Balancing Act: Knowing days of the week may take planning
With my possessions already downsized, my move to a new house complete and the fall garden chores behind me, I was starting to worry.
Pretty soon, Thursdays would look a lot like Wednesdays, which would look a lot like Tuesdays.
The thought didn’t come out of nowhere. Friends, many working from home since March, said their days were running together.
“Just wait,” they said. “You’ve lived a charmed life. When your to-do list runs out, you’ll get sick of the crosswords, the jigsaw puzzles, all those Zoom meetings.”
Then my older son, the movie buff, weighed in with well-intentioned sympathy.
“Oh, no!” he said. “Sounds just like ‘Groundhog Day!’ ”
The thought was terrifying. I immediately could feel icy water on my pantleg, just like that reporter assigned to cover Punxsutawney Phil. He had to live the same day over and over, and each day, he stepped off the same curb into that same puddle.
“Oh, no!” I repeated. And with COVID-19 numbers climbing and winter approaching, I started to envision a long winter blur punctuated only by dramatic political moments – good or bad, depending on your point of view.
It was about this time that another friend offered a magical opinion.
“I’m excellent at structuring my day,” she said. “I’ve been doing it since I started working for myself.”
Then I bumped into an article that said the same thing about retirees and suggested punctuating each week with memorable events.
Suddenly, the whole idea of having a whole day – or week – or months – where I could creatively call the shots seemed like a privilege for which I had newfound expertise. All I had to do was make each day memorable.
With some urgency, I started flipping through my calendar and its many “to-do” lists to see what the most memorable days had been. What had been star-studded? A stand-out? The kind of day that wouldn’t run into the next?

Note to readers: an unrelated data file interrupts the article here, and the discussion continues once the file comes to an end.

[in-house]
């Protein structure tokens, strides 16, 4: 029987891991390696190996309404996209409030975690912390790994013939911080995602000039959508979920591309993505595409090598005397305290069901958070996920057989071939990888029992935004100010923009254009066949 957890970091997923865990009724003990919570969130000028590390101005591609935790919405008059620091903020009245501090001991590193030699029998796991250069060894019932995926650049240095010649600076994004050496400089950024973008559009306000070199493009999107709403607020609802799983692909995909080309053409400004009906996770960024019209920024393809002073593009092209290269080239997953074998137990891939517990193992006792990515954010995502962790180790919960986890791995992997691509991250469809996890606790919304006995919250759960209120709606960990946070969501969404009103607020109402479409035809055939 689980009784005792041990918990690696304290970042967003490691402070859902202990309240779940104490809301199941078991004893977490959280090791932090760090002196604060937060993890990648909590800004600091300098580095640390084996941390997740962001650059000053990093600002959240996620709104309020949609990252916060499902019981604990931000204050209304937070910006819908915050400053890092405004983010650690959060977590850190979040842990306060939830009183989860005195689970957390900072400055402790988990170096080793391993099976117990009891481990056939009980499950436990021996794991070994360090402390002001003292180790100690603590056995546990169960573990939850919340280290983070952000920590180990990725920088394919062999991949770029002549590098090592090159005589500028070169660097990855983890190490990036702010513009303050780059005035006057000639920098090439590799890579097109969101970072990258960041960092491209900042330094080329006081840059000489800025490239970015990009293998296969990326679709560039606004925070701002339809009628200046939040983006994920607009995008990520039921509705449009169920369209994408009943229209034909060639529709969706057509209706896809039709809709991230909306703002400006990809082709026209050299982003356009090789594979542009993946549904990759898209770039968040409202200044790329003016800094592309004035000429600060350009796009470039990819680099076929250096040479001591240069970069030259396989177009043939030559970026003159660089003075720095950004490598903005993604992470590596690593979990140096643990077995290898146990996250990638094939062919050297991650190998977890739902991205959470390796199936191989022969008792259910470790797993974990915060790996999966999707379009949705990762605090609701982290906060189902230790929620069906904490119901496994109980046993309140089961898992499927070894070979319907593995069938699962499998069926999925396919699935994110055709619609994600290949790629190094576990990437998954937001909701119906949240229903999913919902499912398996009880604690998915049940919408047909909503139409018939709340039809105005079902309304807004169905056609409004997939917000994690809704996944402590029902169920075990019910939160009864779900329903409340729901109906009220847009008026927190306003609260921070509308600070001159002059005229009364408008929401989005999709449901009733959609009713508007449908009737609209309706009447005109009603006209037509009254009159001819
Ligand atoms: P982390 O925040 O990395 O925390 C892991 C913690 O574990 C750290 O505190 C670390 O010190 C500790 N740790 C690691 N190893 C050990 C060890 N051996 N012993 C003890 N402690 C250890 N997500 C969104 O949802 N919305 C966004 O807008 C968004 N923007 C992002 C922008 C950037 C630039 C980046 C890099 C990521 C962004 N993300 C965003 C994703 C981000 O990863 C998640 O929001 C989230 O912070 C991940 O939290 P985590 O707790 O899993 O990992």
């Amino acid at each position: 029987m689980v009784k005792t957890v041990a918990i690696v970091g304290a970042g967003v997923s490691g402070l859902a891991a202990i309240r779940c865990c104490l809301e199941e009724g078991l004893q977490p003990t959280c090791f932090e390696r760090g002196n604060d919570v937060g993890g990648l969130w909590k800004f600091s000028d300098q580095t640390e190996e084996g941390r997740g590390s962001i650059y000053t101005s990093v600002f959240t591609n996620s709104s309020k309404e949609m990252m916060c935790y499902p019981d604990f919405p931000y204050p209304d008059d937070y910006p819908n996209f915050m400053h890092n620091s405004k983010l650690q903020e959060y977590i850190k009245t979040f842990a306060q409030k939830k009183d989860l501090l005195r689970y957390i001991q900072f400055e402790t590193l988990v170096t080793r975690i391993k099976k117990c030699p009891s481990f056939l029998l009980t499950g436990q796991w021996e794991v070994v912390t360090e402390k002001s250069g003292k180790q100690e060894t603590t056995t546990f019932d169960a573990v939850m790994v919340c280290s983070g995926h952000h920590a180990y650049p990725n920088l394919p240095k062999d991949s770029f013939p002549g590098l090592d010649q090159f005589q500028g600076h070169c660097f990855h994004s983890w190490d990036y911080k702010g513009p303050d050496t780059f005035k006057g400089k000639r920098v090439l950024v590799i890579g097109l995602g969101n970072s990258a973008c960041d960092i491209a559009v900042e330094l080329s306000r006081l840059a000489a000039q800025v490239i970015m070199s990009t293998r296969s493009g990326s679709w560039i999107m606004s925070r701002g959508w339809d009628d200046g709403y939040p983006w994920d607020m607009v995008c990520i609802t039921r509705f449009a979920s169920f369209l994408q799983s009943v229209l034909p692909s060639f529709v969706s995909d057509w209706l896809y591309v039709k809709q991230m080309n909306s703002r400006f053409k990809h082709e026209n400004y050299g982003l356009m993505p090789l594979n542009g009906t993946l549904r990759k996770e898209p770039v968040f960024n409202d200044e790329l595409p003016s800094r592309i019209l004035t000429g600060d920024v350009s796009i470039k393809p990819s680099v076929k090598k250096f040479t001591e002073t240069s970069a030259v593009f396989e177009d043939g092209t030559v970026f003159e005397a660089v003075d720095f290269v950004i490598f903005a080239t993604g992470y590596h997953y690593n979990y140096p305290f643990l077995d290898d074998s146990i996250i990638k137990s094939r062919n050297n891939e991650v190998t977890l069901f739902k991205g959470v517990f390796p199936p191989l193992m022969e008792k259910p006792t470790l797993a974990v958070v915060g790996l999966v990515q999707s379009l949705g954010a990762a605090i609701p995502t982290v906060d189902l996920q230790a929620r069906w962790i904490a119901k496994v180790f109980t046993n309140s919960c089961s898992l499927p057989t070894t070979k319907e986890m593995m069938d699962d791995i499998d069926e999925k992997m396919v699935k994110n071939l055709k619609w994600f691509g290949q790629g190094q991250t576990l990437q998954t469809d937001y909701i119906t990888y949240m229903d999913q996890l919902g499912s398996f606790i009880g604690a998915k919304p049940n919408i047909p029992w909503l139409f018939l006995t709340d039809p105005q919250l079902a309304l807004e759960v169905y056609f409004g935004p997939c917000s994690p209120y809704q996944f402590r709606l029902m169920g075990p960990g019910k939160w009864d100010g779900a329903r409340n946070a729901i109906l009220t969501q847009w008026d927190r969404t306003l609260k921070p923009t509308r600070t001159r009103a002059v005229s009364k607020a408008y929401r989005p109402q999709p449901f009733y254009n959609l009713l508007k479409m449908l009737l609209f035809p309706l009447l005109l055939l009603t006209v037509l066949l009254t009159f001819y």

It was encouraging to learn that my most memorable to-dos were not particularly complicated or difficult to find. They were mostly little things.
For example, I still laugh remembering how my 7-year-old grandson hijacked his mom’s phone for our FaceTime call. We toured his bedroom, his fish tank and their new addition, which is under construction, after “we” crawled through a window to get there. All the while, his mom was looking for him so she could make a phone call.
I remember driving 30 minutes to do a curbside pickup of eggplant from a farm and making baba ganoush, which turns out to be easy but always has sounded very complicated. Even as I write this, I feel impressed with myself that I have now made baba ganoush.
And I reconnected with a cousin who had put me onto the movie “This Beautiful Fantastic.” It was so good, it inspired me to plug in my basement exercise bike after a hot summer, pedal transfixed when it was raining, and reminded me there’s hope for exercise in the coming winter.
Looking ahead, I’m thinking how amazing it might be if I set aside some time to practice piano each week. Maybe by May, I could play Haydn’s Sonatina No. 5 as well as I did at age 12, when, according to my juvenile handwriting on the music, I performed it at three Saturday recitals.
Maybe I could find the time to do this by blocking out those hours I might otherwise be watching TV breaking news, which is mostly the same each day.
And maybe I could get a running start through the holiday season by designating a day to roast chestnuts or make figgy pudding, if there is such a thing, and watch holiday movies. I’m pretty sure finding fresh figs via curbside pickup would be an event more memorable than taking out the garbage, and I’m willing to try it.
All this brings us back to movies and “Groundhog Day.” I still think of cold water when I hear the title. But I do recall that in the end, the never-ending day finally took a turn for the better with a shift in perspective.
Maybe that’s what’s called for here. And maybe that’s what my son was suggesting when he mentioned it in the first place. It wouldn’t be the first time I learned something from my kids.
Balancing Act author Pat Snyder is a northwest Columbus resident and life-balance speaker and coach. Find her at PatSnyderOnline.com.